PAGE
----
I think we can all identify with the feeling of going into another room to do something, arriving in that room, and now you don’t remember what you came into the room for. Doesn’t it feel weird? To know that you had something in your brain, but then it vanishes? Still Alice explores the effect that Alzheimer’s has on a woman and her family, as she experiences those lapses more and more and in more and more severe situations.
…a realistic portrait of early onset Alzheimer’s disease. Alice Howland is an esteemed psychology professor at Harvard, living a comfortable life in Cambridge with her husband, John, arguing about the usual (making quality time together, their daughter’s move to L.A.) when the first symptoms of Alzheimer’s begin to emerge. First, Alice can’t find her Blackberry, then she becomes hopelessly disoriented in her own town. Alice is shocked to be diagnosed with early onset Alzheimer’s (she had suspected a brain tumor or menopause), after which her life begins steadily to unravel.
Still Alice is a wonderful yet distressing book. Wonderful writing, wonderful portrayal of family and relationships and the day-to-day that makes up this thing called life. Wonderful because i read it in two days – definitely a page-turner. I said “distressing,” but that isn’t the right word; it was just a very difficult book emotionally, in my opinion. The book is told from the perspective of Alice, who is losing her mind to early onset Alzheimer’s at the age of 50. You’re right there, identifying with her, realizing that something is clearly wrong.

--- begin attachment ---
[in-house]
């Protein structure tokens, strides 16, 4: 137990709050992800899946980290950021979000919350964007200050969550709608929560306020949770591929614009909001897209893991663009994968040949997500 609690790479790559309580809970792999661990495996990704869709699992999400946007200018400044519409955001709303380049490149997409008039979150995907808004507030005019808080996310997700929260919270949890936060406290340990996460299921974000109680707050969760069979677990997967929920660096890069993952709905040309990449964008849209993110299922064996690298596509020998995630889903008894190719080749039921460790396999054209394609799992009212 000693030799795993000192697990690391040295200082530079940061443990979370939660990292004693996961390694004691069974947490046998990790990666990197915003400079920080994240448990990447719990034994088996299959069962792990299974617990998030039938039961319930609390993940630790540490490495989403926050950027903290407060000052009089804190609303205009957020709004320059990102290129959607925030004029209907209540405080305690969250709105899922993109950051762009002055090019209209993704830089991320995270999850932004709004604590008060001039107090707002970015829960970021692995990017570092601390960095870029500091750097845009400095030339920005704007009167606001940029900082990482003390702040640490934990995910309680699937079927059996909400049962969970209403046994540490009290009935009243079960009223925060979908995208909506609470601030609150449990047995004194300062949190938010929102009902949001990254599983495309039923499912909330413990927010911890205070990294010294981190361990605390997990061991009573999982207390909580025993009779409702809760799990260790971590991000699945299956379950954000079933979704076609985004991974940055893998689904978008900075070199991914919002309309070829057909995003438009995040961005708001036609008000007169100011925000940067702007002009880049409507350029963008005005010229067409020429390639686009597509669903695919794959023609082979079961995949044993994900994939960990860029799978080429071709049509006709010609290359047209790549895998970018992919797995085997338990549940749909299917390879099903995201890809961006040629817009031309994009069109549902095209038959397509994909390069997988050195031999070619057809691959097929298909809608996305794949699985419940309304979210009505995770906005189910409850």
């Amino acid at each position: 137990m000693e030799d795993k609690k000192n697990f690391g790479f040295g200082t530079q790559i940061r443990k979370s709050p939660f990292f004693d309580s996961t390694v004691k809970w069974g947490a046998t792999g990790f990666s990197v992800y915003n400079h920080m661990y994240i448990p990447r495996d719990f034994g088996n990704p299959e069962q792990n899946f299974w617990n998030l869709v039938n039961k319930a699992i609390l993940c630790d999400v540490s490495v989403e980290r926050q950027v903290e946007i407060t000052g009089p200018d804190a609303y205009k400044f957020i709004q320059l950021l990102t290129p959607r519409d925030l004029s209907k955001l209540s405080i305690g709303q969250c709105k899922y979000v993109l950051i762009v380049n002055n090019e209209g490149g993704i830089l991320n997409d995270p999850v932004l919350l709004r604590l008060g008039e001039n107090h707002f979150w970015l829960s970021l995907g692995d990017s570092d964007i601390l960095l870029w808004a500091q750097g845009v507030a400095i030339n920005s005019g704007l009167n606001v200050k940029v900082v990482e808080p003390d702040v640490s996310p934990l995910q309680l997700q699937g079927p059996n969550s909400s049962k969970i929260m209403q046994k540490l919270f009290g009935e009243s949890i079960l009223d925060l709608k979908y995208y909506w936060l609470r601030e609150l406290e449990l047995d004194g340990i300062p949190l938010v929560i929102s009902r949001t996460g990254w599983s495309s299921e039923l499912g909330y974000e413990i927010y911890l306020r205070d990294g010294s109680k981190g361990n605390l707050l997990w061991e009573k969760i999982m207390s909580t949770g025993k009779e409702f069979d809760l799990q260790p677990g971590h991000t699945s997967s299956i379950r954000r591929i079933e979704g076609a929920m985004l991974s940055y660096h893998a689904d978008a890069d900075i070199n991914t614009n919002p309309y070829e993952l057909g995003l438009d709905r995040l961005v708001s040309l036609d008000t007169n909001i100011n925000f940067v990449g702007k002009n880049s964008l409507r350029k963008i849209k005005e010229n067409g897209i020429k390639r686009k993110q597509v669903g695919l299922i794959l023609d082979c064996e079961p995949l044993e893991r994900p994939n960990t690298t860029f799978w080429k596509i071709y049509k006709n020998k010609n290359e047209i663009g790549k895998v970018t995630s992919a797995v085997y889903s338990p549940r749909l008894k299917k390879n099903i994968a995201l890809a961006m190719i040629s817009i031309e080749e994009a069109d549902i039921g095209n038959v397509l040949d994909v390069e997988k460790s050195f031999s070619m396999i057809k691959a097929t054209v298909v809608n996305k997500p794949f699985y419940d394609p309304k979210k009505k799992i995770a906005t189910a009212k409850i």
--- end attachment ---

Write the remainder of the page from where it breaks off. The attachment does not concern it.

The most heartbreaking moments to me were the ones where her husband can’t deal with it. There are several encounters they have that are just too real – Genova really nailed the intimacy between a couple that has been together for 30+ years. They know each other so well, and yet here they are at a point where they don’t know each other at all. It’s not because they’ve grown apart (though maybe they have a little); instead it is because she can’t remember who he is, while the woman he fell in love with is no longer there.
I cried a half dozen times at least. Tender moments. Angry moments. Unfair moments. I can get caught up in a story. And i’m still thinking about it – it’s one of those books that had an impact on me. That’s what makes the book “distressing”. But it is wonderful, too.